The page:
Movie Tickets: “The Avengers,” “Best Exotic Marigold Hotel,” “Restless City”
Our picks for the best in film over the next seven days.
This is it, kids—the moment you’ve been waiting for. You’ve endured two Iron Man movies (one great, one not so), one middling Thor flick, a pretty entertaining Captain America, and two forgettable Hulk outings, all to get to the whiz-bang superhero spectacular Marvel Comics has been promising you for years. There were plenty of fears going in: Could geek guru Joss Whedon successfully make the leap from TV and one cult sci-fi flick to a mega-million-dollar summer tentpole? Could personalities this big exist in one movie without stomping all over one another? Could the merely talented but not super-powered Hawkeye and Black Widow merit their inclusion in the gang? Could ANYONE finally get the Hulk right?
The answers are yes, yes (though not without stomping, but the verbal and physical infighting of the heroes is one of the movie’s great pleasures), most definitely, and absolutely, emphatically yes. Whedon delivers a thoroughly entertaining compilation of the best of these heroes while never hiding either his giddy love for the characters or the wry wit that has formed the bedrock of his career. There are minor quibbles to be had, but overall, this is exactly the Avengers that hardcore comic fans and casual viewers should have hoped for. And once you see Mark Ruffalo’s nuanced take on Bruce Banner and the Hulk, you may even find yourself looking forward to someone making another inevitable attempt at a Hulk movie that actually works. One programming note: If you see the movie in 3D, go for the IMAX version, but really, the 3D adds nothing, and you’ll be perfectly fine opting for a 2D screening.
For a less pyrotechnic option—at least, I’m assuming Dames Judi Dench and Maggie Smith won’t develop super powers and blow up the titular hotel by the end of the movie—there’s this light British comedy about a group of retirees heading to India to live out their days in what promises to be a less expensive, more exotic locale than Britain can offer. Of course, advertisements can be misleading, and the group arrives at an Exotic Marigold Hotel that is perhaps undeserving of the “best” modifier. Gentle hilarity, it is assumed, ensues. Helmed by Shakespeare in Love director John Madden, the feel-good film has already had an excellent showing overseas, and has received praise from critics.
Andrew Dosunmu’s debut feature tells the story of an African immigrant getting by, but just barely, in his new home of New York City. The film premiered at Sundance last year, where it took some knocks for a predictable storyline: Boy with big dreams comes to the big city, gets involved with the wrong element, and falls in love with the wrong girl; personal turmoil follows. But those who did praise it generally felt the film’s weaknesses were far outweighed by its stunning and poetic visual beauty, as well as by its attempt to show the rarely addressed experience of African immigrants in America.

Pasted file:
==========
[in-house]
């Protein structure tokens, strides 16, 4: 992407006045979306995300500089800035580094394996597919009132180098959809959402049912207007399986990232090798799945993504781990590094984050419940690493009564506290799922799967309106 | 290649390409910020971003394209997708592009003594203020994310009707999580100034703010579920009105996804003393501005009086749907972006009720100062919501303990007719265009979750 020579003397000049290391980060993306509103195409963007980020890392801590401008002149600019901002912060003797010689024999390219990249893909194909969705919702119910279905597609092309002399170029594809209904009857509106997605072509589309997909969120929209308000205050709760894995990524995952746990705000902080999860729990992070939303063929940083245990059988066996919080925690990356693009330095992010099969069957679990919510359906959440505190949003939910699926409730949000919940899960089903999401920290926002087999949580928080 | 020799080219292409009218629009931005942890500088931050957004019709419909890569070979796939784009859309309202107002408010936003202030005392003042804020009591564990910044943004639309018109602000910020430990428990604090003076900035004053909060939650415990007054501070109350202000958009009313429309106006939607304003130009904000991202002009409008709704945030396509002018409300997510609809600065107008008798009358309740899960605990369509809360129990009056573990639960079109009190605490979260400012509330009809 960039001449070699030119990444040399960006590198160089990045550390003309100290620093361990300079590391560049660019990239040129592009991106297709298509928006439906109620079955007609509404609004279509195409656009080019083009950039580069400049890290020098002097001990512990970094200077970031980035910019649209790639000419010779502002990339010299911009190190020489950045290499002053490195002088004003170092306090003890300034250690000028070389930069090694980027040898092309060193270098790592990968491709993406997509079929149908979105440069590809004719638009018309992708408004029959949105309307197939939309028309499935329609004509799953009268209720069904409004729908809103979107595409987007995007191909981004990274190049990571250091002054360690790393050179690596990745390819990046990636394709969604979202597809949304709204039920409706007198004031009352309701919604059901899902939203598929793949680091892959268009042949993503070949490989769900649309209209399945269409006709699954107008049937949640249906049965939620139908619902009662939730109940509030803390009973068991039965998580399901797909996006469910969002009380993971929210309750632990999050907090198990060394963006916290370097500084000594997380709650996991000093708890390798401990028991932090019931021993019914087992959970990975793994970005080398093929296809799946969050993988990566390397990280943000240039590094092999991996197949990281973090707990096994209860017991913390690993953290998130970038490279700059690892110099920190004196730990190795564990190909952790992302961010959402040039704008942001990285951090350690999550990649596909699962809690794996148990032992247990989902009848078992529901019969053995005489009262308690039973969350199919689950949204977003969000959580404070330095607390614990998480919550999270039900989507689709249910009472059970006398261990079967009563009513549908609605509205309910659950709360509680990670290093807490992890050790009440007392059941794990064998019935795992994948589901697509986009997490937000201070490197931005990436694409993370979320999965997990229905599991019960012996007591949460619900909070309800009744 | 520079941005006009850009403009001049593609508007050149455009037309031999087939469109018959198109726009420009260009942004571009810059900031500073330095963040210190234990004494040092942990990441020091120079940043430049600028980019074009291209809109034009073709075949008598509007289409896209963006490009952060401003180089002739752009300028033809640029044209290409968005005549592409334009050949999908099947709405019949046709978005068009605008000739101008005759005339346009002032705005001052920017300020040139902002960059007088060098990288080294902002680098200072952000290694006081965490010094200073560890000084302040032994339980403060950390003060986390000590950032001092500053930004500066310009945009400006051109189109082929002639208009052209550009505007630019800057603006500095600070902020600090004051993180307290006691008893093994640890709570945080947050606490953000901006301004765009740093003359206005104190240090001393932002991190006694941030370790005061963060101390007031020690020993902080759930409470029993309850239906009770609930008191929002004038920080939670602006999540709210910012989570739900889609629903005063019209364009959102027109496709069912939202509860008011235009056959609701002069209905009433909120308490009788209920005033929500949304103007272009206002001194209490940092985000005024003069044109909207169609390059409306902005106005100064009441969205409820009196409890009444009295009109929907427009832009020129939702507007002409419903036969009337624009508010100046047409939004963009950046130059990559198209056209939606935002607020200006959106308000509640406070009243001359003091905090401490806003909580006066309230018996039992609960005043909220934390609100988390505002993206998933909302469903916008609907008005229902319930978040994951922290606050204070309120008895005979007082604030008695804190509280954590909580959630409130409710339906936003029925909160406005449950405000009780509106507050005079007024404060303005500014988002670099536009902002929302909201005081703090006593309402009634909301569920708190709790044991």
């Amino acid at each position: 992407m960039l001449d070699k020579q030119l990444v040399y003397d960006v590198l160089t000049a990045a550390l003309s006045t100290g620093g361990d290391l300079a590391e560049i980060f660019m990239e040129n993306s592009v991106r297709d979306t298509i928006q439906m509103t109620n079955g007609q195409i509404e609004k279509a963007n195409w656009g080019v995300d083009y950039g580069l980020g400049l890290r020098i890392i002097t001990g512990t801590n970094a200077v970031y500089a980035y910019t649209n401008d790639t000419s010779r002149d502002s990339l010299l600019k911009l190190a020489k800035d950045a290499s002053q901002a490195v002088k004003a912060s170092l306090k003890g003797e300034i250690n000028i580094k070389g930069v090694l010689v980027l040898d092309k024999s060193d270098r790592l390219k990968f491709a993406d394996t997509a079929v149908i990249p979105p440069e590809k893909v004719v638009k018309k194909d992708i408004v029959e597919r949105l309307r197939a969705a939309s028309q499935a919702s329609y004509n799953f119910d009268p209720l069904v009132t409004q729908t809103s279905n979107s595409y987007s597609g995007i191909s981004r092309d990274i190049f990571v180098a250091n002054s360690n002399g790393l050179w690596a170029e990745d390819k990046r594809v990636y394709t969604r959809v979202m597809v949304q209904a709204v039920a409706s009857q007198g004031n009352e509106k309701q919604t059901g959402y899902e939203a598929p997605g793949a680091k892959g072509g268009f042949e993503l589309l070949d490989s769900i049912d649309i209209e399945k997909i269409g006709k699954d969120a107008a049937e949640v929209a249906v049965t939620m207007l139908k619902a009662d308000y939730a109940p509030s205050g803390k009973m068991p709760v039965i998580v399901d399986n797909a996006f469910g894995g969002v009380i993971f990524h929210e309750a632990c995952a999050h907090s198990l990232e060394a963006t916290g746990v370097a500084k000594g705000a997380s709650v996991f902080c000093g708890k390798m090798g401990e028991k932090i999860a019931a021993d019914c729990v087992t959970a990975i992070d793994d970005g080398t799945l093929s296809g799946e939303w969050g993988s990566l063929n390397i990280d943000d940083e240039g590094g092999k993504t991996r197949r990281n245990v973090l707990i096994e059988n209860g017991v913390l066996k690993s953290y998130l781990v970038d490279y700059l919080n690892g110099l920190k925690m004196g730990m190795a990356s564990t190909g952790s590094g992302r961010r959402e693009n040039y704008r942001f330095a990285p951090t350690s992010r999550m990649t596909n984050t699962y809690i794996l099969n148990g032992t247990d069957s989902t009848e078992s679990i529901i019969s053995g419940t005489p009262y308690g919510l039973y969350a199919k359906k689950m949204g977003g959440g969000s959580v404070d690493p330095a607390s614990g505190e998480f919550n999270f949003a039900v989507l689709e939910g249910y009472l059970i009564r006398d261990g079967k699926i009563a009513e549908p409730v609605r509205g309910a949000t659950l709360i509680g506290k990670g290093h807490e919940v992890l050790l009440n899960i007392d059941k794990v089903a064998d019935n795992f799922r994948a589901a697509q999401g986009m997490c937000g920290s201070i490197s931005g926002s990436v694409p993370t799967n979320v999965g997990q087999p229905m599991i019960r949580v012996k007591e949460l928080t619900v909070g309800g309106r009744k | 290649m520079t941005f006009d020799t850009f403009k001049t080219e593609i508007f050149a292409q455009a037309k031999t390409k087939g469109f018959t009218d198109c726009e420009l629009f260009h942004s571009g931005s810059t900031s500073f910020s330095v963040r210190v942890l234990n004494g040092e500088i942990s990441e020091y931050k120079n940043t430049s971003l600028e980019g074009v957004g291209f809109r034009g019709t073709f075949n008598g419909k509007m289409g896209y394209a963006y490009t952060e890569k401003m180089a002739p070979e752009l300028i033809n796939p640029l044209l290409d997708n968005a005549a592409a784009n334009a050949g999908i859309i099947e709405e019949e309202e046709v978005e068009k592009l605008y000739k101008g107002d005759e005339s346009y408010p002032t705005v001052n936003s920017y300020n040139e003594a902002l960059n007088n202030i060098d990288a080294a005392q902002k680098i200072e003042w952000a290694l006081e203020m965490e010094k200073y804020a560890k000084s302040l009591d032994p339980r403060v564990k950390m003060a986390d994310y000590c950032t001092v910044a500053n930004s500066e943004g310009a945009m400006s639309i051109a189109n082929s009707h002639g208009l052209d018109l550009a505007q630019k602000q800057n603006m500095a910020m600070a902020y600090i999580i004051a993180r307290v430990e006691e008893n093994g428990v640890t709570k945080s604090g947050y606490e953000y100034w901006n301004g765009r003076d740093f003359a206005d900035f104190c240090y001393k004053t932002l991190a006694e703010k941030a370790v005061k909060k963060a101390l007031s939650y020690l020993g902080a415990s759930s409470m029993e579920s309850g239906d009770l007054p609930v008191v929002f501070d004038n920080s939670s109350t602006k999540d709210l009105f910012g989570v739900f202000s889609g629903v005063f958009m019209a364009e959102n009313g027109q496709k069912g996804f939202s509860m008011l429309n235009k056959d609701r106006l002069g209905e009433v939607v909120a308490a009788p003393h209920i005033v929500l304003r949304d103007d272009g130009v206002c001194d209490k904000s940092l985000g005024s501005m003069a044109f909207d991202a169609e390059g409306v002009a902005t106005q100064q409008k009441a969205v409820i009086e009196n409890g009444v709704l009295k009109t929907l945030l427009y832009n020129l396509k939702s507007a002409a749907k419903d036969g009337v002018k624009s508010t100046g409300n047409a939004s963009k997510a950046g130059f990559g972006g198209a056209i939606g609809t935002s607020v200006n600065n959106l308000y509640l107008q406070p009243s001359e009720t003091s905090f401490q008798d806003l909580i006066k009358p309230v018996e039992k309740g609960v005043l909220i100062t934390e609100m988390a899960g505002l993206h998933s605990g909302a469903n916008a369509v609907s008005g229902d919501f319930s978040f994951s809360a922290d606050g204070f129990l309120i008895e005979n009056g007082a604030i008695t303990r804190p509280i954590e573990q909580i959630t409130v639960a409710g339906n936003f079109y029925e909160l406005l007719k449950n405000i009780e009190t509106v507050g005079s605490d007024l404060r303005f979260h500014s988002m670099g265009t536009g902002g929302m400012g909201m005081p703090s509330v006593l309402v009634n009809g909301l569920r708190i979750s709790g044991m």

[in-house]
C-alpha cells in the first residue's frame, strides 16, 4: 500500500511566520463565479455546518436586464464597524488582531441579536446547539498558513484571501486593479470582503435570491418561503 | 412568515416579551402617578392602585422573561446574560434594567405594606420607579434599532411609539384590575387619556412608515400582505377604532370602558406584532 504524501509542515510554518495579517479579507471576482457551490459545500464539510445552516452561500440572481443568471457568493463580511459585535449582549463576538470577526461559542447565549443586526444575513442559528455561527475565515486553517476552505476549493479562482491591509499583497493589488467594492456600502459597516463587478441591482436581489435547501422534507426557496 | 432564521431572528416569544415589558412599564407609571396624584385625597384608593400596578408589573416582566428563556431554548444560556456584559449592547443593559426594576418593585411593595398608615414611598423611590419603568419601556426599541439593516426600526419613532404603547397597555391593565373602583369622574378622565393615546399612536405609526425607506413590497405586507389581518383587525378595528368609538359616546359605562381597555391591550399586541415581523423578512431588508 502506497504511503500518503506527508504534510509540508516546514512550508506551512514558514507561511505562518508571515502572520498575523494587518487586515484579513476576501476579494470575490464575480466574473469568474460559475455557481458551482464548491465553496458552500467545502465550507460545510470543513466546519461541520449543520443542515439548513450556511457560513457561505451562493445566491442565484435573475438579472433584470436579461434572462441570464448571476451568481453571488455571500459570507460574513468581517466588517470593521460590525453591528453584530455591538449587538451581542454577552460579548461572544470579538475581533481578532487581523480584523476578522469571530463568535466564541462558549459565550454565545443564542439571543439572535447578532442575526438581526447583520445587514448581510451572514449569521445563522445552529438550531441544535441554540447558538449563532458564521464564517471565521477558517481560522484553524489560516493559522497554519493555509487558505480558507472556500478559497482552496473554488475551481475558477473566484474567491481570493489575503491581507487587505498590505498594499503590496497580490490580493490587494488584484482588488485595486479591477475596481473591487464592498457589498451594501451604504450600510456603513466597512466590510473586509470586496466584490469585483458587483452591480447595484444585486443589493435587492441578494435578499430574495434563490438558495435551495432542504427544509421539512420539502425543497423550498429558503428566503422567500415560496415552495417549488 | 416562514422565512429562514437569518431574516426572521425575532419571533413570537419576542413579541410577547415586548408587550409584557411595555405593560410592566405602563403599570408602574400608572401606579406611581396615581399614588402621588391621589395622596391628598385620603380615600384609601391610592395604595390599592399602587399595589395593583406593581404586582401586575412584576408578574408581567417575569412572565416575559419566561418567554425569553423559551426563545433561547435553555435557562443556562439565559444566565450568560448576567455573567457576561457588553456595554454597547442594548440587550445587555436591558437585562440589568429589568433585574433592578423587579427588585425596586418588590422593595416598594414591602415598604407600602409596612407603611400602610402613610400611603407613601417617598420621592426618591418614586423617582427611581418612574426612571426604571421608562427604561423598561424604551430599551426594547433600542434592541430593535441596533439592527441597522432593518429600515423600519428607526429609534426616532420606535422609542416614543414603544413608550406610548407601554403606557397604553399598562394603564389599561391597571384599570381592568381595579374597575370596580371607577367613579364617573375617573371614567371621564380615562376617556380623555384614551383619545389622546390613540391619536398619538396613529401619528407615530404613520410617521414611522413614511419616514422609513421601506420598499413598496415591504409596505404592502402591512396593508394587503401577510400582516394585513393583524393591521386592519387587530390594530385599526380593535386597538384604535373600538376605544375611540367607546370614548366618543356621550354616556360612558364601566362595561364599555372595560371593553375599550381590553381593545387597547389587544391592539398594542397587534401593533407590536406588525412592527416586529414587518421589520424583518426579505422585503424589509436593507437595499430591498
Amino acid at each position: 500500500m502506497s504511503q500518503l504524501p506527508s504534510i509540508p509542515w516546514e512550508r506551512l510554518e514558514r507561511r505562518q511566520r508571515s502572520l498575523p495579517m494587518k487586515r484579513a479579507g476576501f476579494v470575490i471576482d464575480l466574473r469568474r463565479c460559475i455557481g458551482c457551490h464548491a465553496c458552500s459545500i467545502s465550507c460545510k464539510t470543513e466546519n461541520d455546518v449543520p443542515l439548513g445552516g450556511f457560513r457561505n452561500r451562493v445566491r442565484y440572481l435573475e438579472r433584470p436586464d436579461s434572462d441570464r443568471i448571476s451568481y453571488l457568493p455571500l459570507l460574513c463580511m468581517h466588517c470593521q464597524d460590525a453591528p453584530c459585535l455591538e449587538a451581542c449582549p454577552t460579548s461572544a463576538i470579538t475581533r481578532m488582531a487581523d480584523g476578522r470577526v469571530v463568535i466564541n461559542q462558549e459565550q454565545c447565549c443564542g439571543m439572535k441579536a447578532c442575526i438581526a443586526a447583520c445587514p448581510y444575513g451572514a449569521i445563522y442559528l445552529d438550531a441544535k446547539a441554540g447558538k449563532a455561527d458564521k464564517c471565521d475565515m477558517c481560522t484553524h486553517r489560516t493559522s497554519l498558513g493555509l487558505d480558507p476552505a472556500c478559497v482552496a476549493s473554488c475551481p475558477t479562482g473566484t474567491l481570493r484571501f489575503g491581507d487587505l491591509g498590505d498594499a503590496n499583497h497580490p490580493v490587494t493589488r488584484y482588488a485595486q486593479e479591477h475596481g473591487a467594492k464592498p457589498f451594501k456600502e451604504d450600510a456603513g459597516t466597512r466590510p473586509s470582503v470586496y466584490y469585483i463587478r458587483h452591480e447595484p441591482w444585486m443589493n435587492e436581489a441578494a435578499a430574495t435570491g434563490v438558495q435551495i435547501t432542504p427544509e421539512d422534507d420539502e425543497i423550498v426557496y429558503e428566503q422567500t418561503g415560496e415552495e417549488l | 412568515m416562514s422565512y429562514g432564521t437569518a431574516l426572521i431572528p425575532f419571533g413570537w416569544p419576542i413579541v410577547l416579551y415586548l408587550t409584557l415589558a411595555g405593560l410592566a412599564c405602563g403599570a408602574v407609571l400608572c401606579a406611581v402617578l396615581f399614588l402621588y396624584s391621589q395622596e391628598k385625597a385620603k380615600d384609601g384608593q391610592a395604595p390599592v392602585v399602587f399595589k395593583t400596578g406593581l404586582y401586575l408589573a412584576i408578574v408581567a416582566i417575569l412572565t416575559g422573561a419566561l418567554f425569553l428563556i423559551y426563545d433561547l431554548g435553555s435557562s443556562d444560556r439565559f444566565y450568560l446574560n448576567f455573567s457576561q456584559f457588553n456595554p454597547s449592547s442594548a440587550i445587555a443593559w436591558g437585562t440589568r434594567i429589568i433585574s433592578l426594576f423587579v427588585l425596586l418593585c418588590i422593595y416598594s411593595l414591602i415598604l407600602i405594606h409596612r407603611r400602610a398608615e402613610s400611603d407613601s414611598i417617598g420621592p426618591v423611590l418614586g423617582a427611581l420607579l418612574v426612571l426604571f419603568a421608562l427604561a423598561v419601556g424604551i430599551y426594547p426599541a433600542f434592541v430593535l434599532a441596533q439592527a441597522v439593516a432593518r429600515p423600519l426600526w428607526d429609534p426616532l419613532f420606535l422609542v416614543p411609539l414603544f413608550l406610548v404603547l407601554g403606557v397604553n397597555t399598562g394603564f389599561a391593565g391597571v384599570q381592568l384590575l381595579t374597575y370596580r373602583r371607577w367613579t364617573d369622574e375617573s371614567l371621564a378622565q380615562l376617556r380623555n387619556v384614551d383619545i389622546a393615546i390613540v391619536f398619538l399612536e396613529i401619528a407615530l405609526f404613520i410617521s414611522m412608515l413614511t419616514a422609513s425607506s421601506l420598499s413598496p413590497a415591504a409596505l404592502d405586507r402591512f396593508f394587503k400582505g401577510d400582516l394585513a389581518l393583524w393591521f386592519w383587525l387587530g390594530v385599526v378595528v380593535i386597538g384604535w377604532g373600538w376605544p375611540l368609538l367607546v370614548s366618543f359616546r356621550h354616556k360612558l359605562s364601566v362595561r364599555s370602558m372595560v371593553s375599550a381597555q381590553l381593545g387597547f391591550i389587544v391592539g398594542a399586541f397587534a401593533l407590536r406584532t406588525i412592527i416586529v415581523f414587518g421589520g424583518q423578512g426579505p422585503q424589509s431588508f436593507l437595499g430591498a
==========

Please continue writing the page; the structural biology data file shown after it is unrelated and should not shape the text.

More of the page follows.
Yilmaz Güney was one of the biggest stars of Turkish cinema in the late ’50s and early ’60s, and he used that fame to build a career as a writer and director, with a little novel writing on the side. However, that phase of his career was short-lived, as he ended up spending most of the last decade of his life in prison, for radical political action (sometimes violent) that also found its way into his films. The Freer and the Goethe-Institut are partnering for this eight-film retrospective of Güney’s work, which starts on Sunday with a double feature of The Hungry Wolves (about a grizzled bandit attempting to elude capture and protect his family) and The Poor (a film about convicts that reflected his own experiences in prison) at the Freer, and continues on Wednesday at Goethe-Institut with The Herd (about a Kurdish family that must drive their flock of sheep in order to survive).
With a career that was often overshadowed by his better-known, but not dissimilar, contemporary George Méliès, Segundo de Chomón was among the most imaginative filmmakers of the early silent era, also making films concerned with using special effects and illusions to make the impossible possible onscreen. The Spanish director and innovator made more than 300 shorts himself, and helped provide special effects for some of the most enduring silent features, such as Cabiria and Abel Gance’s landmark 1927 Napoleon. The films in the collection at the National Gallery, accompanied by a live orchestra, are tied together by a “once upon a time” folk-tale theme.
Blu-ray Pick of the Week: Jeremiah Johnson
This film represents the convergence of three massive talents, with a leading man in Robert Redford who was already a superstar in 1972, and two men behind the scenes who were on the verge of becoming Hollywood giants—director Sydney Pollack, fresh off his breakthrough with They Shoot Horses, Don’t They?, and legendary tough-guy screenwriter John Milius (writer of Apocalypse Now, a number of Dirty Harry movies, and the indelible “Indianapolis” monologue from Jaws). Loosely based on the story of a real mountain man who lived in the Montana territory in the mid-19th century, the film stars Redford as the title character, a rugged loner and trapper surviving on his own in the punishing terrain of the northern Rockies. A big hit at the time, it seems to get remembered slightly less regularly than many of Redford’s other big films during this period, but this release, the first time the film has appeared on Blu-ray, should serve as an excellent introduction for audiences who may never have seen it.
Special Features: Commentary with Pollack, Redford, and Milius, and an 11-minute featurette.